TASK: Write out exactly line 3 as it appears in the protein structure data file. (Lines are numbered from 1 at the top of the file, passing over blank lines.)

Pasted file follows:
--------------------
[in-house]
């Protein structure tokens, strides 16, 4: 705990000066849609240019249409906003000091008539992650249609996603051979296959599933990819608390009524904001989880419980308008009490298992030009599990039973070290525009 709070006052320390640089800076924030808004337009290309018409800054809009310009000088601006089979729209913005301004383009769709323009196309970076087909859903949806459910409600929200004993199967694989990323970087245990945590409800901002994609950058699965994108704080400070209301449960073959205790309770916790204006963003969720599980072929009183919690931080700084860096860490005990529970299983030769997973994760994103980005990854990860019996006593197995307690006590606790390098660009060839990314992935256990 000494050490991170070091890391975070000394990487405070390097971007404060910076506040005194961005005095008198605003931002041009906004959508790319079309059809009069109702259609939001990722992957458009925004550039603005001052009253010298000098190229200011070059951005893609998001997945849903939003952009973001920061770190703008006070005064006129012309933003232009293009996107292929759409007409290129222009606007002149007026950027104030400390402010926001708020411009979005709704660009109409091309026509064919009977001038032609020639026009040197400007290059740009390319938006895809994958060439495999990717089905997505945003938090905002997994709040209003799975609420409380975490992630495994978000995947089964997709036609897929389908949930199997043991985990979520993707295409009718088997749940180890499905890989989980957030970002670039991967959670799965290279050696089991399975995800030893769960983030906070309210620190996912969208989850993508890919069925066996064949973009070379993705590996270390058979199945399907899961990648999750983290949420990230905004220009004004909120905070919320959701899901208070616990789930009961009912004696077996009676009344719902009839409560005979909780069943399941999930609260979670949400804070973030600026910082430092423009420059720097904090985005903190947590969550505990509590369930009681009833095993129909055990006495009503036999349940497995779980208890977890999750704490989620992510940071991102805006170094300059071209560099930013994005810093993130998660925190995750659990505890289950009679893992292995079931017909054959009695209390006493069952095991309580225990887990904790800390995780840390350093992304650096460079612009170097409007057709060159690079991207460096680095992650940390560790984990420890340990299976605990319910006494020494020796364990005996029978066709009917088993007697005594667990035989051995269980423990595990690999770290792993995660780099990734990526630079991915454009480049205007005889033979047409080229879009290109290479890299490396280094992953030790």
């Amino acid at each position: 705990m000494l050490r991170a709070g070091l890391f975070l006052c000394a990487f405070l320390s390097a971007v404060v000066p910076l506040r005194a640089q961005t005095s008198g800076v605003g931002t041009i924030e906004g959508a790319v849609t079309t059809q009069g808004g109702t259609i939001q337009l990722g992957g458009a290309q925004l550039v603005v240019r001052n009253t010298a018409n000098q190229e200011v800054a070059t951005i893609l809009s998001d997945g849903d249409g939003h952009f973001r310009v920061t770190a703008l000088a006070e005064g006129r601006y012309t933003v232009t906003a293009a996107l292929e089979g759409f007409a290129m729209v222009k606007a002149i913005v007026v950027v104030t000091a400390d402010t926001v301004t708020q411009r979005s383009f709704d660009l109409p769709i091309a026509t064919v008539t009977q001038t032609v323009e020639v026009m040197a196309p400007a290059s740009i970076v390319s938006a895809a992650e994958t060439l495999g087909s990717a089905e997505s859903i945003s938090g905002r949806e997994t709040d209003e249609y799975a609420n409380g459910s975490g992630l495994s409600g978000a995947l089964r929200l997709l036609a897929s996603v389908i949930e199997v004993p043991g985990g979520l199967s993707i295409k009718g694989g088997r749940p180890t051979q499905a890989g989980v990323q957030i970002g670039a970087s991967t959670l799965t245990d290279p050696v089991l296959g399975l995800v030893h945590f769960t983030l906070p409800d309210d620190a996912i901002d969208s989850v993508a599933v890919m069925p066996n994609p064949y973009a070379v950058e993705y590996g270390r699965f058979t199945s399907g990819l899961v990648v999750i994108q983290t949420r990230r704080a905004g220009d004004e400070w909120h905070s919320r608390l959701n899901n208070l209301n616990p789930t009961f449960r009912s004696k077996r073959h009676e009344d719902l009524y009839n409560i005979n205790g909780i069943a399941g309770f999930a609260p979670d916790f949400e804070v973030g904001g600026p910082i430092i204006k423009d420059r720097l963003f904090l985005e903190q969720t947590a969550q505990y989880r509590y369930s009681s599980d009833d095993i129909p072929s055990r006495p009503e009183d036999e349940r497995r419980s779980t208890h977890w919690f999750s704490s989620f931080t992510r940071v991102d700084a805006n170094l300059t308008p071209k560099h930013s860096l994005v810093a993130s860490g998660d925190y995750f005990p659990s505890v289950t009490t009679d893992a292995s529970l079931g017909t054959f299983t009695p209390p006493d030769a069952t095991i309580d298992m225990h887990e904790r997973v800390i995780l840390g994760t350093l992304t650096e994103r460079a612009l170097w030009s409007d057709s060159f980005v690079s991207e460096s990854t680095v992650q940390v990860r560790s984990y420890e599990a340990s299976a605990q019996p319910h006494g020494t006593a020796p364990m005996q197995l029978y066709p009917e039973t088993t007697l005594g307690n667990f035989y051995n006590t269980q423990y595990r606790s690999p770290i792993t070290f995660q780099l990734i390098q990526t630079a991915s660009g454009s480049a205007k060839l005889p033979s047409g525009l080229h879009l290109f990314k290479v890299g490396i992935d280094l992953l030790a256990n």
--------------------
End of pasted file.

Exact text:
């Amino acid at each position: 705990m000494l050490r991170a709070g070091l890391f975070l006052c000394a990487f405070l320390s390097a971007v404060v000066p910076l506040r005194a640089q961005t005095s008198g800076v605003g931002t041009i924030e906004g959508a790319v849609t079309t059809q009069g808004g109702t259609i939001q337009l990722g992957g458009a290309q925004l550039v603005v240019r001052n009253t010298a018409n000098q190229e200011v800054a070059t951005i893609l809009s998001d997945g849903d249409g939003h952009f973001r310009v920061t770190a703008l000088a006070e005064g006129r601006y012309t933003v232009t906003a293009a996107l292929e089979g759409f007409a290129m729209v222009k606007a002149i913005v007026v950027v104030t000091a400390d402010t926001v301004t708020q411009r979005s383009f709704d660009l109409p769709i091309a026509t064919v008539t009977q001038t032609v323009e020639v026009m040197a196309p400007a290059s740009i970076v390319s938006a895809a992650e994958t060439l495999g087909s990717a089905e997505s859903i945003s938090g905002r949806e997994t709040d209003e249609y799975a609420n409380g459910s975490g992630l495994s409600g978000a995947l089964r929200l997709l036609a897929s996603v389908i949930e199997v004993p043991g985990g979520l199967s993707i295409k009718g694989g088997r749940p180890t051979q499905a890989g989980v990323q957030i970002g670039a970087s991967t959670l799965t245990d290279p050696v089991l296959g399975l995800v030893h945590f769960t983030l906070p409800d309210d620190a996912i901002d969208s989850v993508a599933v890919m069925p066996n994609p064949y973009a070379v950058e993705y590996g270390r699965f058979t199945s399907g990819l899961v990648v999750i994108q983290t949420r990230r704080a905004g220009d004004e400070w909120h905070s919320r608390l959701n899901n208070l209301n616990p789930t009961f449960r009912s004696k077996r073959h009676e009344d719902l009524y009839n409560i005979n205790g909780i069943a399941g309770f999930a609260p979670d916790f949400e804070v973030g904001g600026p910082i430092i204006k423009d420059r720097l963003f904090l985005e903190q969720t947590a969550q505990y989880r509590y369930s009681s599980d009833d095993i129909p072929s055990r006495p009503e009183d036999e349940r497995r419980s779980t208890h977890w919690f999750s704490s989620f931080t992510r940071v991102d700084a805006n170094l300059t308008p071209k560099h930013s860096l994005v810093a993130s860490g998660d925190y995750f005990p659990s505890v289950t009490t009679d893992a292995s529970l079931g017909t054959f299983t009695p209390p006493d030769a069952t095991i309580d298992m225990h887990e904790r997973v800390i995780l840390g994760t350093l992304t650096e994103r460079a612009l170097w030009s409007d057709s060159f980005v690079s991207e460096s990854t680095v992650q940390v990860r560790s984990y420890e599990a340990s299976a605990q019996p319910h006494g020494t006593a020796p364990m005996q197995l029978y066709p009917e039973t088993t007697l005594g307690n667990f035989y051995n006590t269980q423990y595990r606790s690999p770290i792993t070290f995660q780099l990734i390098q990526t630079a991915s660009g454009s480049a205007k060839l005889p033979s047409g525009l080229h879009l290109f990314k290479v890299g490396i992935d280094l992953l030790a256990n």